Hair and fur are two words for the exact same thing: thin fibres made from the protein keratin. These fibres grow out of organs called follicles, which you’ll find in the skin of nearly all mammals, from mice to elephants. The only difference between hair and fur is the kind of mammal you’re talking about. Fur is reserved for non-human animals, while hair can mean fibres on either animals or humans.
Of course, a human head of hair and an animal’s fur coat do have some key differences. A typical furry animal, like a cat, sports a dense coat of very fine individual fibres. Human heads have a less dense coat of thicker individual hairs. Additionally, the hair on our heads grows to greater lengths thanks to a unique activity cycle.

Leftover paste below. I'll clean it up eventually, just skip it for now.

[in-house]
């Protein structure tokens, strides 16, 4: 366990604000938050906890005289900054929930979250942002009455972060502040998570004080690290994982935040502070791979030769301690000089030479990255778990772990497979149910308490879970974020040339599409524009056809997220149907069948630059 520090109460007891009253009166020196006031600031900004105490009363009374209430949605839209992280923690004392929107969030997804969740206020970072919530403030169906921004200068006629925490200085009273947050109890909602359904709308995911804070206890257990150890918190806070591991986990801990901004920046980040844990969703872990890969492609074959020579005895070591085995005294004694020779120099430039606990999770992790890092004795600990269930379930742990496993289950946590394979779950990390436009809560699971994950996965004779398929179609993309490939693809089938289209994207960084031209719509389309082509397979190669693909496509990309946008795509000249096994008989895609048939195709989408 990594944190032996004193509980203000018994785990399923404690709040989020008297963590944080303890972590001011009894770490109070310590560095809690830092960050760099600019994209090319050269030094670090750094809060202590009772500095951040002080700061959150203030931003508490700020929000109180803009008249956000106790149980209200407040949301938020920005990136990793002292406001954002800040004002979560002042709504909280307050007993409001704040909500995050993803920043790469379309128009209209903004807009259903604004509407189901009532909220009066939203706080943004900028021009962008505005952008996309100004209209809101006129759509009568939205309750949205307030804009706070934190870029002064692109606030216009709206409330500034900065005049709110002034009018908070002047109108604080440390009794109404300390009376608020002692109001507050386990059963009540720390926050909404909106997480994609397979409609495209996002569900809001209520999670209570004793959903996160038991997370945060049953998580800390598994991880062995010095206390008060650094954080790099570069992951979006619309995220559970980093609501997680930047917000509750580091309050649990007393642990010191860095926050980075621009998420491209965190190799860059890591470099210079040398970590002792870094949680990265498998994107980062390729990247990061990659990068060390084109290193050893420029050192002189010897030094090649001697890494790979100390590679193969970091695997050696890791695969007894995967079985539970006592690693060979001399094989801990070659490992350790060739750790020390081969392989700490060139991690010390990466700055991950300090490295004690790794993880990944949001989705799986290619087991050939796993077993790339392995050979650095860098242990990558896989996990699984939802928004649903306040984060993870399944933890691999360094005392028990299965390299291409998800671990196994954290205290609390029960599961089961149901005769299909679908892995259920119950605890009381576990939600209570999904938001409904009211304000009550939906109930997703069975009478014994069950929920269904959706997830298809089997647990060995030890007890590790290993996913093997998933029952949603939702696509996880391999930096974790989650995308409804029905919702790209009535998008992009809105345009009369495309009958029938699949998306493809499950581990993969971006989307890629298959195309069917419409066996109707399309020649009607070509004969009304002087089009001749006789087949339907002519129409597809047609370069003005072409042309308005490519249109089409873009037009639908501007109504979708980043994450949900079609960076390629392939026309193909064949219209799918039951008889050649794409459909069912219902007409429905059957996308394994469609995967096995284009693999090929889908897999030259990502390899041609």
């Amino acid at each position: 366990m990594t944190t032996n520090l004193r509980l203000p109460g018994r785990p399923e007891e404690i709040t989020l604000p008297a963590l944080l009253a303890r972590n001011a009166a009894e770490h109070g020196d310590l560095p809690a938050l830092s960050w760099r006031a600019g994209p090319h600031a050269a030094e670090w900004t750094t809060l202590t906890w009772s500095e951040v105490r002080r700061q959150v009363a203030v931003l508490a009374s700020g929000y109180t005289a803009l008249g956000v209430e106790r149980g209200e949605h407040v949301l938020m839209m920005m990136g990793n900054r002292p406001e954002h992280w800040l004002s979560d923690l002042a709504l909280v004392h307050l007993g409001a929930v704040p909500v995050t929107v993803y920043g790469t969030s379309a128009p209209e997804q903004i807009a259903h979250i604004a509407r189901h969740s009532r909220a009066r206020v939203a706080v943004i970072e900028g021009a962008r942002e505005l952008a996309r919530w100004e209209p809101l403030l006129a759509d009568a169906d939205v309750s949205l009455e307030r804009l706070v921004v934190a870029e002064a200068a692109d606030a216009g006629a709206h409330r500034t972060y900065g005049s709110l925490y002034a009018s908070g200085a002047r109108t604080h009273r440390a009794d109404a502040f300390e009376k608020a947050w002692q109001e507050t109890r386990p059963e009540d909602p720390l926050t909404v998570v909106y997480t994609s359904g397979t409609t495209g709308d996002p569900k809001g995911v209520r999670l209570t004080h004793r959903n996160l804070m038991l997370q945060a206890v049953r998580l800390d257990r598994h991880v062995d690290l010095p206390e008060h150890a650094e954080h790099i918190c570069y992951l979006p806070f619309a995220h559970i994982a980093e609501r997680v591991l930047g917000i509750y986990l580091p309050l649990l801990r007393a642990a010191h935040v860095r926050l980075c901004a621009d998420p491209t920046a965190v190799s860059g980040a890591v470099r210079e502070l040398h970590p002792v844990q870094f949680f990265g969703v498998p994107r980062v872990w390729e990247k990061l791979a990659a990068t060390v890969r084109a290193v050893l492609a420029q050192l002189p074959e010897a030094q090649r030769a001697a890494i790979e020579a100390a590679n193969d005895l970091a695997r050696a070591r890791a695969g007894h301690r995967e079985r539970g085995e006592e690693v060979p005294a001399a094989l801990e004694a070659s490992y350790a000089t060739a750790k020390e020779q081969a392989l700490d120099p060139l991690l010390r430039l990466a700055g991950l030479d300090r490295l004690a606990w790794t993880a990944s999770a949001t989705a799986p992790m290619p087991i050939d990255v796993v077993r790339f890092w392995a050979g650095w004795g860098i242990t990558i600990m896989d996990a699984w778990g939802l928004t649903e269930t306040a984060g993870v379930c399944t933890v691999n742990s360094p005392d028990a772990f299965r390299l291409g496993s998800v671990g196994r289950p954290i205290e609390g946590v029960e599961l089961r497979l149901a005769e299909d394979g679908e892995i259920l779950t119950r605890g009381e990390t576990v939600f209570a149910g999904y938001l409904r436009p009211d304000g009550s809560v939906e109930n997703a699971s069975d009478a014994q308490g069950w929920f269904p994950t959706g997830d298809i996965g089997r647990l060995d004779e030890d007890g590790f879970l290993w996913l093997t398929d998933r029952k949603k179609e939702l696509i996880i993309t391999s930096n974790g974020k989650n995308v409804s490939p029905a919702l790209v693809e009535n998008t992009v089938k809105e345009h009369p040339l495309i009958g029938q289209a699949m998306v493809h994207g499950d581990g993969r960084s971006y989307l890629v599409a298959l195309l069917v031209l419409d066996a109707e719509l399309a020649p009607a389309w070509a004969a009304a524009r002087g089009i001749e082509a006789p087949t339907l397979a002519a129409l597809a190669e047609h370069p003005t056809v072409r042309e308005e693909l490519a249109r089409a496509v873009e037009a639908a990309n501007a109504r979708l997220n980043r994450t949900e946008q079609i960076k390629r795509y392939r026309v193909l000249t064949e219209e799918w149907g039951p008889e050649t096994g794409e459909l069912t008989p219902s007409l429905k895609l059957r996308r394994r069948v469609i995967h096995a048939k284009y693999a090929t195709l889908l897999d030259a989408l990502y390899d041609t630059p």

The hair on your arms or legs, akin to animal fur, is in the growth stage (called anagen) for 19-26 weeks before reaching an intermediate phase (catagen) followed by a shedding phase (telogen). In contrast, the hair on your head might be in the anagen phase for two to six years. The follicles and fibres themselves are the same, but our genes make them follow different cycles.
Answered by Tom Harris